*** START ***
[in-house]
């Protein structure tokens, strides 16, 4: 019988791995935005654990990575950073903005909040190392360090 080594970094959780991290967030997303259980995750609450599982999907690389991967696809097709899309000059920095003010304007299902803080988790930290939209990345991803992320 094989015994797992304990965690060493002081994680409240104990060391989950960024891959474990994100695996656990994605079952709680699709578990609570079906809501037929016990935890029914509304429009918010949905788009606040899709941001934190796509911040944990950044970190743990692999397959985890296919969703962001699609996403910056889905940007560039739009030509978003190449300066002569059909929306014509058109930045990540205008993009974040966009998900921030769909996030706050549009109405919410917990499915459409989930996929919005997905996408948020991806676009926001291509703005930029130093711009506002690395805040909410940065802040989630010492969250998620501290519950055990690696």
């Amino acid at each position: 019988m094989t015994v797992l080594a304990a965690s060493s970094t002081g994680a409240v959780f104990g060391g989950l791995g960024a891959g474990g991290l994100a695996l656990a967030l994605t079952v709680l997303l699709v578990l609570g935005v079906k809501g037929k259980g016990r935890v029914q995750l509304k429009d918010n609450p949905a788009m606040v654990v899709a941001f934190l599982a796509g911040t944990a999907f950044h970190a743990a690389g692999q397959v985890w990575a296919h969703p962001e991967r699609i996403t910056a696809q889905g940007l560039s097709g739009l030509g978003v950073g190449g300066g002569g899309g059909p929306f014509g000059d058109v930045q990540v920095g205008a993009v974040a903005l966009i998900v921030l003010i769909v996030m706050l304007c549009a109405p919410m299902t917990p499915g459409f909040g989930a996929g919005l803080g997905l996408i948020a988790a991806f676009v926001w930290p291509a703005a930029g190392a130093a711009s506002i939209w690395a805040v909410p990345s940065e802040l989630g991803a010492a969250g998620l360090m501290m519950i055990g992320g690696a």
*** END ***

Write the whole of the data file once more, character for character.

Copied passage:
[in-house]
């Protein structure tokens, strides 16, 4: 019988791995935005654990990575950073903005909040190392360090 080594970094959780991290967030997303259980995750609450599982999907690389991967696809097709899309000059920095003010304007299902803080988790930290939209990345991803992320 094989015994797992304990965690060493002081994680409240104990060391989950960024891959474990994100695996656990994605079952709680699709578990609570079906809501037929016990935890029914509304429009918010949905788009606040899709941001934190796509911040944990950044970190743990692999397959985890296919969703962001699609996403910056889905940007560039739009030509978003190449300066002569059909929306014509058109930045990540205008993009974040966009998900921030769909996030706050549009109405919410917990499915459409989930996929919005997905996408948020991806676009926001291509703005930029130093711009506002690395805040909410940065802040989630010492969250998620501290519950055990690696």
């Amino acid at each position: 019988m094989t015994v797992l080594a304990a965690s060493s970094t002081g994680a409240v959780f104990g060391g989950l791995g960024a891959g474990g991290l994100a695996l656990a967030l994605t079952v709680l997303l699709v578990l609570g935005v079906k809501g037929k259980g016990r935890v029914q995750l509304k429009d918010n609450p949905a788009m606040v654990v899709a941001f934190l599982a796509g911040t944990a999907f950044h970190a743990a690389g692999q397959v985890w990575a296919h969703p962001e991967r699609i996403t910056a696809q889905g940007l560039s097709g739009l030509g978003v950073g190449g300066g002569g899309g059909p929306f014509g000059d058109v930045q990540v920095g205008a993009v974040a903005l966009i998900v921030l003010i769909v996030m706050l304007c549009a109405p919410m299902t917990p499915g459409f909040g989930a996929g919005l803080g997905l996408i948020a988790a991806f676009v926001w930290p291509a703005a930029g190392a130093a711009s506002i939209w690395a805040v909410p990345s940065e802040l989630g991803a010492a969250g998620l360090m501290m519950i055990g992320g690696a």